The decompression chamber

If you return to your computer in a few hours time you will find that your hard drive is overflowing with the latest games and applications, well, compressed games and applications to be exact. So what do I do with them now? I hear you all ask. Well first you need to understand a little bit about compression. You can think of a ‘zip’ file, for instance, as an empty beer can (stay with me on this one, all will become clear). While the can is intact you can store the full capacity of liquid in it, however, it takes up a lot of space and is awkward to carry around. Now if you put on your size nine Doc Martins and crush it under your foot you can no longer store the same amount of liquid in it, but it is much smaller and easier to carry around. When you want to pour the liquid back into it again, the can is stretched back to its former shape (I’m well aware that you’re likely to shred your hands into a bloody pulp in the attempt, but you get the gist I’m sure). This, in essence is what a compressed archive does. Zip files can consist of a cornucopia of file formats numbering anywhere between one and thousands. If these files were not all held together in a compressed format you would have to click on each one individually in order to download them – this is inconvenient and time consuming to say the least! Also, because the files would be in their expanded, ready to use state they would inevitably take much longer to download. This is where Winzip, Winrar and Winace come in very handy:

If a file has a zip extension I would normally advise using Winzip to extract it since this is the task Winzip was primarily designed for, but this isn’t really convenient when you have a set of up to 65 files to decompress. This is why I’d recommend using Winrar to extract the whole shebang simultaneously. To get started open the folder which contains the files you have just downloaded, drag a box around all the zip files, using the control key if you need to single out particular files, and then right click one of them. Select ‘extract here’ from the menu which pops up and wait while all the files are decompressed. Each zip archive is likely to contain duplicate nfo files so when prompted to overwrite these click ‘yes’ to proceed. If when you installed Winrar you didn’t agree to have the ‘extract here’ et al commands added to your context menu you can achieve the same goal by opening Winrar and browsing for the files that way instead. Once you’ve located them, drag a box around the whole set and click on the ‘extract’ button, choose a place to put them and click ‘OK’. It is best to choose a separate folder to store the files contained in each archive set otherwise you will soon find yourself swimming in a sea of orphan files not knowing which ones belong to which game or application.

Once all the files of a particular archive set have been unzipped you will see that lots of new files have appeared. All but one of the files with an ‘nfo’ extension are garbage and can therefore be banished to the recycle bin (refer to the nfo tutorial). The remaining files constitute the release itself and they can take any one of the following forms…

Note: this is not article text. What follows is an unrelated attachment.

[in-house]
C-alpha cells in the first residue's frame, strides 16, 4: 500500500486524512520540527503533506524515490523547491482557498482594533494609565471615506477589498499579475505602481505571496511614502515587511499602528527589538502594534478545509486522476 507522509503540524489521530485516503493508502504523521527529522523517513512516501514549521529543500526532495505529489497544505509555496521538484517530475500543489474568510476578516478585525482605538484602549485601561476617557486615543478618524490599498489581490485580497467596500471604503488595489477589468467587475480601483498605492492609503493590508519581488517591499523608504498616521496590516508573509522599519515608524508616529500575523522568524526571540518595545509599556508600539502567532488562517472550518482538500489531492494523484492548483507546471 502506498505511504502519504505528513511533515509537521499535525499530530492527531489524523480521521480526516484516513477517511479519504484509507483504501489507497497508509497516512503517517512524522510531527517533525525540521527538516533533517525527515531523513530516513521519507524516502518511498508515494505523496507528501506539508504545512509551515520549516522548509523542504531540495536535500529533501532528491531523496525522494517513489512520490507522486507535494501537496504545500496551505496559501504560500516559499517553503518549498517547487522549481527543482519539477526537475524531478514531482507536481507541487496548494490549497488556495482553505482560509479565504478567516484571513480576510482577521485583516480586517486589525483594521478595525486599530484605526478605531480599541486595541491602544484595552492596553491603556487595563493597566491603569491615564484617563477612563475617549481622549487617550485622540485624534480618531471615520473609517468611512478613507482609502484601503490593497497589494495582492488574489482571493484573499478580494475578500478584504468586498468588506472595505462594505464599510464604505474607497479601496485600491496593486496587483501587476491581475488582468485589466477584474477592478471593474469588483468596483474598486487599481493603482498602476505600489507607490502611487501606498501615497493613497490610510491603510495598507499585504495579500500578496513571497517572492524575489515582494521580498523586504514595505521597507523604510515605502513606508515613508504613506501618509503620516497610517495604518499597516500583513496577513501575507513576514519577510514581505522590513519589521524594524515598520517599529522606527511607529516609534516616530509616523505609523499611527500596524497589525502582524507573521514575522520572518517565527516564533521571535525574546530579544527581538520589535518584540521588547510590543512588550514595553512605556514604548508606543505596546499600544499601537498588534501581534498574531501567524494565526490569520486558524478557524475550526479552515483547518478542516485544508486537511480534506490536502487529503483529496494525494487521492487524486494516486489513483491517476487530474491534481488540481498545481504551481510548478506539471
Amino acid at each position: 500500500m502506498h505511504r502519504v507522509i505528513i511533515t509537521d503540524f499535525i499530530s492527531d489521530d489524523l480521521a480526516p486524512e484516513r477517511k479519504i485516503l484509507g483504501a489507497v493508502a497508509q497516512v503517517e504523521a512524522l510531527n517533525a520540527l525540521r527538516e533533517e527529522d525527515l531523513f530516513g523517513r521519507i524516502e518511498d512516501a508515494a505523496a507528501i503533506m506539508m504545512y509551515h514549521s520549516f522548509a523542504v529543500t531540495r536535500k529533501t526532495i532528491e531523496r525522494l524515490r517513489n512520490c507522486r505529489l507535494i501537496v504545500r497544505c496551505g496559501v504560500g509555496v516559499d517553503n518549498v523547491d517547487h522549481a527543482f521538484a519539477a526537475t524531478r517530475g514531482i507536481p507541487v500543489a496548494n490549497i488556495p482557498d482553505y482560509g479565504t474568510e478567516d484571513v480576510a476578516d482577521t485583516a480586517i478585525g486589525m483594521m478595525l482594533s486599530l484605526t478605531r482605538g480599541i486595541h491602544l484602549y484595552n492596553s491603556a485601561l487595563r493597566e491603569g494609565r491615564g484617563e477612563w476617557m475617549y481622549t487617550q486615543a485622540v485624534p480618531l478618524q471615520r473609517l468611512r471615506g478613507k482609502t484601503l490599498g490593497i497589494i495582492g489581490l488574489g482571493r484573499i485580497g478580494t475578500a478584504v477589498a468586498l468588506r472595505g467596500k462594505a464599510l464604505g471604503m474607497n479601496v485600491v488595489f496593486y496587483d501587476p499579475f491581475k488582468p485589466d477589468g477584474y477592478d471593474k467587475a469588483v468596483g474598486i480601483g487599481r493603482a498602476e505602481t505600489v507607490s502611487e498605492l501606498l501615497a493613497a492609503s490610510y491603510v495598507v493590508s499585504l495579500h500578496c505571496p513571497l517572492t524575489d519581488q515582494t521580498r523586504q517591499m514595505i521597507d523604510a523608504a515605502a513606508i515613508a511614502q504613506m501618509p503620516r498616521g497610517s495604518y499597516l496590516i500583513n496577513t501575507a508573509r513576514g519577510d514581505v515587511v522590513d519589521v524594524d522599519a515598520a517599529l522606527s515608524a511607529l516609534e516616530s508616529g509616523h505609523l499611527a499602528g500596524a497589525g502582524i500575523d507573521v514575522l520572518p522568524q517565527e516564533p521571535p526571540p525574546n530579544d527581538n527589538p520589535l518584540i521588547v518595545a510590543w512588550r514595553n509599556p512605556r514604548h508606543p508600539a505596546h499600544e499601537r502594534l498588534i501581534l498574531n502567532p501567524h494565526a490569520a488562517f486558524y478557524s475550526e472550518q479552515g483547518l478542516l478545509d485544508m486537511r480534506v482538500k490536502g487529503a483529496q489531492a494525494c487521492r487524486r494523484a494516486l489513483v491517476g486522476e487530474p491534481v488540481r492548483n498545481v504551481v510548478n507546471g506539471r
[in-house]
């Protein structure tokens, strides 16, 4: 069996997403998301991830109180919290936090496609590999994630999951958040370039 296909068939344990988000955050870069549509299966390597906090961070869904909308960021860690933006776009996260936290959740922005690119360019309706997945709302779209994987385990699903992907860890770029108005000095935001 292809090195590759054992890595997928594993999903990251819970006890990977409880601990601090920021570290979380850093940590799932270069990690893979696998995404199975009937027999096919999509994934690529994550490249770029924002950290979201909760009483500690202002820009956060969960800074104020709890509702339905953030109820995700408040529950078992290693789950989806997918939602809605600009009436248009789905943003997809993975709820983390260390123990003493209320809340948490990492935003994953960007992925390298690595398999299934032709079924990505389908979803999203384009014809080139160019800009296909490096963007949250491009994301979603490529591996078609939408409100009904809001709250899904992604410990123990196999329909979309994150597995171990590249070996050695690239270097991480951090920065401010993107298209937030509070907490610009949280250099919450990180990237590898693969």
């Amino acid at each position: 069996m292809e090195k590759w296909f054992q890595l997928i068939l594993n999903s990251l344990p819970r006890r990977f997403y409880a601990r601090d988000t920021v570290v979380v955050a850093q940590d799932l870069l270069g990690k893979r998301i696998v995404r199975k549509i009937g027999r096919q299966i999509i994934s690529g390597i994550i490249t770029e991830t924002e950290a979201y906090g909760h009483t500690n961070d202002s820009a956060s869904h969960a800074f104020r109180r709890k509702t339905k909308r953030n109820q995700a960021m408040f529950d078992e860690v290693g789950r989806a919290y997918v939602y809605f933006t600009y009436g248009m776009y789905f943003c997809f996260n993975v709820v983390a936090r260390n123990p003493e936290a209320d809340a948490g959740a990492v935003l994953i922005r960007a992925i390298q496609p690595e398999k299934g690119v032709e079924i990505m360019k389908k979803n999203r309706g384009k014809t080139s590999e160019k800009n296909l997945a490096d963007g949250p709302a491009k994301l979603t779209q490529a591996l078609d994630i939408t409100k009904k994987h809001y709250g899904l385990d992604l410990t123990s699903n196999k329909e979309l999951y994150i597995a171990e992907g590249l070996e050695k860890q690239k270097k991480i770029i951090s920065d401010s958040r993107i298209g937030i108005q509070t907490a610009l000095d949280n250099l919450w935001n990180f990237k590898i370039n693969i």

1. An ace file followed by a series of c?? files.

2. A rar file followed by a series of r?? files.

3. A series of files with sequentially numbered extensions without an ace or rar file i.e. 001 followed by 002, 003 and so on.

4. A rar file followed by a series of sequentially numbered files as in the case above.

5. A series of files all with the identical extension, rar. In this case it is the body of the filename which differentiates the files in the set. For example, the first file will be labeled volname.part001.rar, the second file will be labeled volname.part002.rar and so on.

The question marks in the first two file formats represent a series of sequentially ascending numbers which form a mutually dependent set of files. C?? files are associated with ace archives, whereas 0?? and r?? files are associated with rar archives. These files cannot be decompressed with Winzip so you can close that down for the time being.

If, after unzipping, what you are presented with is an ace file followed by a series of c?? files you will need to use Winace to extract them. On the other hand if you are faced with scenario 2, 3, 4 or 5 from the list above you are best advised to use Winrar to extract them. Although in theory Winace can handle both ace and rar formats, sometimes it reports pseudo CRC errors when processing the latter file type. Very often these CRC errors are actually Winace errors rather than real errors within your archive set and are due to a mishandling of the compression format (see the compression section of the FAQ for more details). Scenario 5 represents Winrar’s latest default volume naming scheme (as of version 3.xx) and subsequently you are more likely to encounter this format in future releases. Releases compressed using versions of Winrar prior to 2.9 will take the format presented in scenarios 1 – 4. Not that you have to worry about keeping an old version of Winrar handy for processing older releases as the latest build is capable of decompressing past and present formats.

Somehow I’ve managed to make all this sound much more complicated than it really is, but trust me, there’s no need to panic. After opening a couple of archives you will be able to recognize and extract these two different file formats as though you’re flying on autopilot. All you have to keep in mind is to use Winace for opening ace files and Winrar for opening rar, r01 or 001 files – note that if there is no rar file you will have to open either the 001 or r01 file instead. These function in exactly the same way as any other rar archive, but without the initial double clickable rar file. Unless you have specifically associated 001 and r01 files with Winrar they will not open automatically, in which case you will have to open the program first, browse for the file and double click on it yourself. You may even want to modify your file association settings to allow you to simply double click on these files to open them in future. The procedure goes a lot like this: browse for the file you want to associate with Winrar and right click on it. Now choose ‘open with’ and select Winrar from the list in the dialog box which has just popped up, tick the “always use the selected program to open this kind of file” check box and click ‘OK’. The icon representing your newly associated file will change to the default one used by rar archives and you will then be able to double click it to delve inside. Even I’m not sure if any of that makes sense, but we’ll carry on regardless. I’m doing my best, honestly!